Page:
The huge blaze in October that killed seven workers and razed a Bangladeshi textile factory that made materials for known retail outlets found in Australia such a Kmart, Target, Big W and Just Jeans brought to fore not only the sweatshop conditions in these facilities.
Reuters Sears Holdings Corp. (SHLD) said Tuesday it will close as many as 100 to 120 Kmart and Sears Full-line stores after holiday sales of consumer electronics and apparel declined in the U.S.
As the local operators of the factories face charges, it also highlighted the role that Aussie clothing brands play in perpetuating the dangerous working conditions in Asian factories that produce clothes for the Australian and other western markets.
The October fire was the fifth in the last 18 months in Bangladesh, involving blazes and building collapses that had taken the lives of over 1,200 local workers, bringing the global rag trade to international attention.
However, what appears to be unfortunate here - besides the loss of lives and jobs, is the washing of hands of the operators of these companies and Australian retailers that benefitted from the cheap labour. Aussie firms which partly source their clothing items from Aswad Composite Mills - the one that burned in October - claimed they did not know the factory, its perils, and even insist they do not need to know due to lack of direct relationship but just a supplier-to-supplier deal. That was the stand of Big W and Target, while Kmart said it no longer sources materials or garments from Aswad.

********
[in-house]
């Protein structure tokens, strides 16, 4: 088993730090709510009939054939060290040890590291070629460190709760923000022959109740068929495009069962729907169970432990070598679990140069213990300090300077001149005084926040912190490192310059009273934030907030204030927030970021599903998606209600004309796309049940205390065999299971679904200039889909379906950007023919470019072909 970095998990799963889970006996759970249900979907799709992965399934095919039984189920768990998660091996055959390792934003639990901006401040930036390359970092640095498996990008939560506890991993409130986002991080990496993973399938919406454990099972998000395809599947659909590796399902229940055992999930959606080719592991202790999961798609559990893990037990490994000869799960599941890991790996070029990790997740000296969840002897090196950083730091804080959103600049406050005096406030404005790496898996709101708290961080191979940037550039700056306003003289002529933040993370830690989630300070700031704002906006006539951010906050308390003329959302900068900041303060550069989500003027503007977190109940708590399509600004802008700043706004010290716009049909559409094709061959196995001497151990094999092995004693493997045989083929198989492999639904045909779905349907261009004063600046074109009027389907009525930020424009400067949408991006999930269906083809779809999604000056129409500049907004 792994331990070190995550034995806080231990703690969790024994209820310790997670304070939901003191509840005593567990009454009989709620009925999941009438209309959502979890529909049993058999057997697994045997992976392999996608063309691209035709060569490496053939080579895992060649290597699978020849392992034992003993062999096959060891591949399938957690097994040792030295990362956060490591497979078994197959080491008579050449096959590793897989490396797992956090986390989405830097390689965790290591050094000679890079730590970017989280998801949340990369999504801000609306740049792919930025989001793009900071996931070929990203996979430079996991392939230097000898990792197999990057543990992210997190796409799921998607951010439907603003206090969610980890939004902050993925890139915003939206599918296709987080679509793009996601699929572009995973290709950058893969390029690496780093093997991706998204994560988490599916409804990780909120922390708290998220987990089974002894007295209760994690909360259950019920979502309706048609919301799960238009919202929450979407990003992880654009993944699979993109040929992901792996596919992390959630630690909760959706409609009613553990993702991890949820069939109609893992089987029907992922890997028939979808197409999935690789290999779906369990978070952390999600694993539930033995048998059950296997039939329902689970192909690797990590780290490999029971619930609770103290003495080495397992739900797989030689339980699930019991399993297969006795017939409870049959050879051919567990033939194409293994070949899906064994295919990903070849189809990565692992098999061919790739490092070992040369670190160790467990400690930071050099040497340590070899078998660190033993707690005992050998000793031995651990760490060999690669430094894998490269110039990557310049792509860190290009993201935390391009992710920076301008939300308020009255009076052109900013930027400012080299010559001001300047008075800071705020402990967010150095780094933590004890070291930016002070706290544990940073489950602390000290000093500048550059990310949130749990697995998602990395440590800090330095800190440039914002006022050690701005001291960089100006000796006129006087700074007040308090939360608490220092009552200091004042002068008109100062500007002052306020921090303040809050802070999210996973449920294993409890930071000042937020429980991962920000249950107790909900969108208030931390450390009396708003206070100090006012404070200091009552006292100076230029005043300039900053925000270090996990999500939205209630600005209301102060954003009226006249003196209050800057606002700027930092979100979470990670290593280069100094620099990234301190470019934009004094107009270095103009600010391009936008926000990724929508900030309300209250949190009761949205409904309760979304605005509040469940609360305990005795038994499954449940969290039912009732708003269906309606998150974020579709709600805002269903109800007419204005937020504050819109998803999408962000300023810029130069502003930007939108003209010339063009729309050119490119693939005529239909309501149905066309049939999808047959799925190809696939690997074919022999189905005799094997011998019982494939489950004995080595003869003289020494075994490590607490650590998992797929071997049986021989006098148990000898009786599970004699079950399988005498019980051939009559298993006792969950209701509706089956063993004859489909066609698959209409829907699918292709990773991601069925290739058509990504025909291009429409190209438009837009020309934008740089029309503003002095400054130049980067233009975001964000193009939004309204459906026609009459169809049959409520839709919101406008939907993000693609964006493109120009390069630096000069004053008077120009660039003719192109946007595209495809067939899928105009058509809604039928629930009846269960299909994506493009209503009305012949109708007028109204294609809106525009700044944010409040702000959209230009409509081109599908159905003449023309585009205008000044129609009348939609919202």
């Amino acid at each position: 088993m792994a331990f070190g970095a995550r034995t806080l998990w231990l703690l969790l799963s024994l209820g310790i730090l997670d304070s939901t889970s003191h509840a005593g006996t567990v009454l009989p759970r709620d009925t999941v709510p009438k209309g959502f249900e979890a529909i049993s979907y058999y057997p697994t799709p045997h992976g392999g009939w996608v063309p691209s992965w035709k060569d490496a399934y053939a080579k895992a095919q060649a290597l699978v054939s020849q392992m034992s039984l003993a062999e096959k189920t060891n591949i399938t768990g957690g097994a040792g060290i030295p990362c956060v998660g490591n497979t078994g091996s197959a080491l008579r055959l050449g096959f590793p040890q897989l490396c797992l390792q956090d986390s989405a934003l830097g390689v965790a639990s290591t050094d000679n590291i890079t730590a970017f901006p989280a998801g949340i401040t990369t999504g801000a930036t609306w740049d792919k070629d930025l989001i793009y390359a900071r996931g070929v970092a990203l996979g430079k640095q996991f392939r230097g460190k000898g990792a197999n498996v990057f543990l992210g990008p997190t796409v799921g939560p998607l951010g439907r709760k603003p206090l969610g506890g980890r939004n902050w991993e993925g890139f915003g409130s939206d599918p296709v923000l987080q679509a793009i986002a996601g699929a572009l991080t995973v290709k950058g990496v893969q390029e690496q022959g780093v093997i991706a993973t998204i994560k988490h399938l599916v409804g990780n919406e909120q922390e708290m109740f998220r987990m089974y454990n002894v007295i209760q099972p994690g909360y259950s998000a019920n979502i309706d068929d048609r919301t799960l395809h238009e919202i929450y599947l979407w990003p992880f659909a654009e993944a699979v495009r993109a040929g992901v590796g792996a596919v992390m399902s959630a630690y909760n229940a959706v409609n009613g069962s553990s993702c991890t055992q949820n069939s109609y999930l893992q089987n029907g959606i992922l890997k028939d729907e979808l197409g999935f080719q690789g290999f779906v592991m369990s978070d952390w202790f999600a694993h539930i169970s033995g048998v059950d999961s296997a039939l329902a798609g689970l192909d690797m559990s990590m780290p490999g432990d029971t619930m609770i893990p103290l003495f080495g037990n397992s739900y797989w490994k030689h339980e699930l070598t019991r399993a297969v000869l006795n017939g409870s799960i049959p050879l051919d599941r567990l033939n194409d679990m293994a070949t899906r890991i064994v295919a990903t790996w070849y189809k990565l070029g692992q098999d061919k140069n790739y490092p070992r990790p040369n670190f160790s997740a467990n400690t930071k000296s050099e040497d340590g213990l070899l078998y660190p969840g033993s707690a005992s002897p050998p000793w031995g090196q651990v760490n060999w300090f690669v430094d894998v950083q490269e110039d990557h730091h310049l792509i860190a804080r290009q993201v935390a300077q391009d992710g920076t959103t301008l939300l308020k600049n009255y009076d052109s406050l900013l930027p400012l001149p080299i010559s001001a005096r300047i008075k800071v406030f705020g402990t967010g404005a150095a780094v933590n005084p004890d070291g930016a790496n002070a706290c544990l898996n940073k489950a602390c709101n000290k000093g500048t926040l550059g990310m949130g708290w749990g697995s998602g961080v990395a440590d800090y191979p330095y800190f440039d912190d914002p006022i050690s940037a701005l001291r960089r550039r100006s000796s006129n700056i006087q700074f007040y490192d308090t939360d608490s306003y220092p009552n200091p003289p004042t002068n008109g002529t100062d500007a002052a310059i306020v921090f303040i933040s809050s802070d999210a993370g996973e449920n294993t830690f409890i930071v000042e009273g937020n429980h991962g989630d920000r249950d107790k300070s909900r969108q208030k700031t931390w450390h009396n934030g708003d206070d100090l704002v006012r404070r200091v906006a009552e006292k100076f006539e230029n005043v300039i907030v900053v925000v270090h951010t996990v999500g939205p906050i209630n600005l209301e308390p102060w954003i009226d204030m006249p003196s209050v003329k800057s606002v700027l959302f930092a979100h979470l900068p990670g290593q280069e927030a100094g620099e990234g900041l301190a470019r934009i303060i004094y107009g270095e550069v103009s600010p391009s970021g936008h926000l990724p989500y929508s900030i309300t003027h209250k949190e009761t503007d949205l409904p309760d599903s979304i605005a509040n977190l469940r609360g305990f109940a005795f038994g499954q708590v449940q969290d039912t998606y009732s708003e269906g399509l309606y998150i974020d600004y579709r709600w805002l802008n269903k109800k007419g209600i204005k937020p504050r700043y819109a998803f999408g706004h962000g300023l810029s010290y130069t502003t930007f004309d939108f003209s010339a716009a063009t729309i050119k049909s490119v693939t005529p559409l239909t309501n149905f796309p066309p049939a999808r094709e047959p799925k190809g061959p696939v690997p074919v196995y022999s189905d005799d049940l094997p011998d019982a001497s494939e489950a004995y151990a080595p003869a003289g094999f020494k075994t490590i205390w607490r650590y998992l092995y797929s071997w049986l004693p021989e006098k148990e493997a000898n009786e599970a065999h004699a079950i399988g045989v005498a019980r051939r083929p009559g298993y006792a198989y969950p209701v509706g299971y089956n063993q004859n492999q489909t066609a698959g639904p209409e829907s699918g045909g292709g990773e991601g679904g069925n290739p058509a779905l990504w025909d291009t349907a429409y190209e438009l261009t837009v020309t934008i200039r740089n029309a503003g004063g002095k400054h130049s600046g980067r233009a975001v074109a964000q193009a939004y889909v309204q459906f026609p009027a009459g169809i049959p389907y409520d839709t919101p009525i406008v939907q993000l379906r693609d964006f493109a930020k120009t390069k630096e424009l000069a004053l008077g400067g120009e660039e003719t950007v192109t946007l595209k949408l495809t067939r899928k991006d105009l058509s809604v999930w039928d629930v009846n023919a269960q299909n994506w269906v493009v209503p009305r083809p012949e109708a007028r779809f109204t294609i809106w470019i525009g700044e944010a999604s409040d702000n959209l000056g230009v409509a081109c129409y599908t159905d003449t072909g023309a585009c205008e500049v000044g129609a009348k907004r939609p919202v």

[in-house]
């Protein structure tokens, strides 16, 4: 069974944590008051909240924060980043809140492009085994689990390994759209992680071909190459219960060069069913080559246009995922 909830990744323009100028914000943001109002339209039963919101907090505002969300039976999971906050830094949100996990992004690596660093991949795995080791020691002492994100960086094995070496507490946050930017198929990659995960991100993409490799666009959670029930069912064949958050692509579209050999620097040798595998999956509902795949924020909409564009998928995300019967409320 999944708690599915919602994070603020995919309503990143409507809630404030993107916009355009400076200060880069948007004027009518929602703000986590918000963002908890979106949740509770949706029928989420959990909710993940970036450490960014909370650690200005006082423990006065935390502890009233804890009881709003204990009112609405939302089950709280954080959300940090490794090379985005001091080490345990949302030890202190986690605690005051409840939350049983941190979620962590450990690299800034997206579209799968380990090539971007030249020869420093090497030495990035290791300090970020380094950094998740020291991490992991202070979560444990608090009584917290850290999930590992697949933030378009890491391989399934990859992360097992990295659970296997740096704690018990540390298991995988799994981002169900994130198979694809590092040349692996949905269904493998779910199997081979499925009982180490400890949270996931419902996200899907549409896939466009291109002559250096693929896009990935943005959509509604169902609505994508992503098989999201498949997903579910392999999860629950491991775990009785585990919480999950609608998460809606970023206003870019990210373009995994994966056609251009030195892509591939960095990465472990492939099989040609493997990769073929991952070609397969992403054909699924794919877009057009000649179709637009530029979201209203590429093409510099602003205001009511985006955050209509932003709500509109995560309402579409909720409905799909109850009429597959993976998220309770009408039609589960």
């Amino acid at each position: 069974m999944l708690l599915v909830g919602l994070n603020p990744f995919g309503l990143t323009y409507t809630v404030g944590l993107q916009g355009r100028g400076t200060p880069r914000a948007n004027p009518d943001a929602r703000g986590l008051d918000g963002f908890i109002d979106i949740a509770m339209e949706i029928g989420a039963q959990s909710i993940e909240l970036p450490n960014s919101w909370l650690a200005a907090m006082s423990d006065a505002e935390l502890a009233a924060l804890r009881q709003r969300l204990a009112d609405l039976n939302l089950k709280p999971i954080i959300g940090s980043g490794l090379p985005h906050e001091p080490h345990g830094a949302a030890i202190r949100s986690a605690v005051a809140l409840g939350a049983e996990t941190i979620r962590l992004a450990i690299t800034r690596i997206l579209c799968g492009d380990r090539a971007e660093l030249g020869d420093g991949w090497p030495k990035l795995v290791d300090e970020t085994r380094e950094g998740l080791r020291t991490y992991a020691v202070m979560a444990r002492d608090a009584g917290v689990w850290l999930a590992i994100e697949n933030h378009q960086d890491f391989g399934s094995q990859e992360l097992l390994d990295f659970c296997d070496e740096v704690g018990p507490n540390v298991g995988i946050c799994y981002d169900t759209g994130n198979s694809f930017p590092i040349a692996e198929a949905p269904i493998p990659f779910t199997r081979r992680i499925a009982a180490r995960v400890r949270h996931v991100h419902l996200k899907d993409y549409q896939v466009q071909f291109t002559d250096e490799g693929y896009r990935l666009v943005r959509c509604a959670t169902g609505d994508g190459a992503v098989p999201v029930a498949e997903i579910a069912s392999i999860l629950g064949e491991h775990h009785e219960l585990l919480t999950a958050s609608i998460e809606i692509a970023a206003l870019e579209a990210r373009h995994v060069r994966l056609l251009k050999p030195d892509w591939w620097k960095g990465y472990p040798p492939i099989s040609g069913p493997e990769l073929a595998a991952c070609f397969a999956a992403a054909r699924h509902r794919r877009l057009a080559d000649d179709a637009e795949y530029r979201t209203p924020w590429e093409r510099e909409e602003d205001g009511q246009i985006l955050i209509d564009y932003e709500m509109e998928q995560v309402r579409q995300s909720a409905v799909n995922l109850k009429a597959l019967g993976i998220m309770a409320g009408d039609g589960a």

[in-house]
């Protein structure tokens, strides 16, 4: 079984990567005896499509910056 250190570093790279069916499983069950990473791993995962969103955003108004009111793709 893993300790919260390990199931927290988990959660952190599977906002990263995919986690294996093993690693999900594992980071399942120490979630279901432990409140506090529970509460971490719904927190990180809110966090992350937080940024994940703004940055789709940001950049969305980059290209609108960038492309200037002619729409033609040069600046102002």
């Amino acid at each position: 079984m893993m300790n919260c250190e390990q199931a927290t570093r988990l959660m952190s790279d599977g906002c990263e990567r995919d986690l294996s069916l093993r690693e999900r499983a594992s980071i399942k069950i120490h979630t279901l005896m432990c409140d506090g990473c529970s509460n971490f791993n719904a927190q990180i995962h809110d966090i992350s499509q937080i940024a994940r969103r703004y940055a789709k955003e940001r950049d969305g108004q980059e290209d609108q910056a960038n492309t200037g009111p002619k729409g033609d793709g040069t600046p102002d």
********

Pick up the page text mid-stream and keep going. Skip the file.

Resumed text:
The clothes that Aussies wear usually had actually passed several nations, beginning with the picking of cotton in countries like Uzbekistan which is notorious for the use of child labour during harvest, followed by weaving of the materials in Indian factories where underage girls work under illegal three-year contracts and garments stitching in Bangladesh.
The Aswad factory, which exported $200 million worth of clothes in 2013, was found by government inspectors to be dangerous to human life.
Due to the extremely low labour costs in these Asian factories which hire mostly uneducated or unskilled poor women, countries like Bangladesh that earns $22 billion from the textile trade yearly and whose economy would collapse if the sector would be boycotted, would remain a favourite hub for clothing manufacturing.
Aswad owners deny there were faults with the factory and are even insisting criminal charges filed by the Bangladeshi government are false and fabricated. Among the finding of government inspectors were non maintenance of fire extinguishers and other fire safety equipment, lack of regular maintenance of motors, electrical switches and wiring and improper ventilation of the edifice.